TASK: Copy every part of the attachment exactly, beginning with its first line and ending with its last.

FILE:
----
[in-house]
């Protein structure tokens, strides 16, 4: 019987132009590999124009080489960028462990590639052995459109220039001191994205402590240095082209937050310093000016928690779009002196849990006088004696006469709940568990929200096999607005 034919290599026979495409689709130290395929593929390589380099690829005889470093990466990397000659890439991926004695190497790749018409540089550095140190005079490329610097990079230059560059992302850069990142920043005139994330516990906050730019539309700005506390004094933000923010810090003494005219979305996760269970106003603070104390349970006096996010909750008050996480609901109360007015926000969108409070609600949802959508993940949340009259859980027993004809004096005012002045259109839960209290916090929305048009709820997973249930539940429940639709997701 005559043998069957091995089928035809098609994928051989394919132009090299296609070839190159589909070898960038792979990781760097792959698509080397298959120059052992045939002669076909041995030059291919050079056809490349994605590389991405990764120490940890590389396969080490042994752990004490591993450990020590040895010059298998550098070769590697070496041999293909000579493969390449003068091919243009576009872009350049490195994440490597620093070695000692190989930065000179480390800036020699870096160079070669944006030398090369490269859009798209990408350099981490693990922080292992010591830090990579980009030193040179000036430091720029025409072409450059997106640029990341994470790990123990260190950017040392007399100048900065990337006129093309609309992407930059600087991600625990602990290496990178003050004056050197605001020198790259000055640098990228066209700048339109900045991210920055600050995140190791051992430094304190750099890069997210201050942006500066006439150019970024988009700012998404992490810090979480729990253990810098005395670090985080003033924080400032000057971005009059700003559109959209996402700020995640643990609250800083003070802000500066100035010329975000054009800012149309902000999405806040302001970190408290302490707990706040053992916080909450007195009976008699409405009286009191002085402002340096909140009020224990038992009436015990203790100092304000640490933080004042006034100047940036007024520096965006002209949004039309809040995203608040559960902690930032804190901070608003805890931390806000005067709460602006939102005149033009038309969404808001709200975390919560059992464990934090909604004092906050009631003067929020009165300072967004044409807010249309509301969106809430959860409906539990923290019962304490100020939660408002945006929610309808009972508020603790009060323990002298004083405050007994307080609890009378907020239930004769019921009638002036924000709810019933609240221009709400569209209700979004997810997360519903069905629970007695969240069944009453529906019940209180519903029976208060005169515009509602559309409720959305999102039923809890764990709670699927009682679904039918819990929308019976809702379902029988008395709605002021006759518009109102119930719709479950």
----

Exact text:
[in-house]
């Protein structure tokens, strides 16, 4: 019987132009590999124009080489960028462990590639052995459109220039001191994205402590240095082209937050310093000016928690779009002196849990006088004696006469709940568990929200096999607005 034919290599026979495409689709130290395929593929390589380099690829005889470093990466990397000659890439991926004695190497790749018409540089550095140190005079490329610097990079230059560059992302850069990142920043005139994330516990906050730019539309700005506390004094933000923010810090003494005219979305996760269970106003603070104390349970006096996010909750008050996480609901109360007015926000969108409070609600949802959508993940949340009259859980027993004809004096005012002045259109839960209290916090929305048009709820997973249930539940429940639709997701 005559043998069957091995089928035809098609994928051989394919132009090299296609070839190159589909070898960038792979990781760097792959698509080397298959120059052992045939002669076909041995030059291919050079056809490349994605590389991405990764120490940890590389396969080490042994752990004490591993450990020590040895010059298998550098070769590697070496041999293909000579493969390449003068091919243009576009872009350049490195994440490597620093070695000692190989930065000179480390800036020699870096160079070669944006030398090369490269859009798209990408350099981490693990922080292992010591830090990579980009030193040179000036430091720029025409072409450059997106640029990341994470790990123990260190950017040392007399100048900065990337006129093309609309992407930059600087991600625990602990290496990178003050004056050197605001020198790259000055640098990228066209700048339109900045991210920055600050995140190791051992430094304190750099890069997210201050942006500066006439150019970024988009700012998404992490810090979480729990253990810098005395670090985080003033924080400032000057971005009059700003559109959209996402700020995640643990609250800083003070802000500066100035010329975000054009800012149309902000999405806040302001970190408290302490707990706040053992916080909450007195009976008699409405009286009191002085402002340096909140009020224990038992009436015990203790100092304000640490933080004042006034100047940036007024520096965006002209949004039309809040995203608040559960902690930032804190901070608003805890931390806000005067709460602006939102005149033009038309969404808001709200975390919560059992464990934090909604004092906050009631003067929020009165300072967004044409807010249309509301969106809430959860409906539990923290019962304490100020939660408002945006929610309808009972508020603790009060323990002298004083405050007994307080609890009378907020239930004769019921009638002036924000709810019933609240221009709400569209209700979004997810997360519903069905629970007695969240069944009453529906019940209180519903029976208060005169515009509602559309409720959305999102039923809890764990709670699927009682679904039918819990929308019976809702379902029988008395709605002021006759518009109102119930719709479950």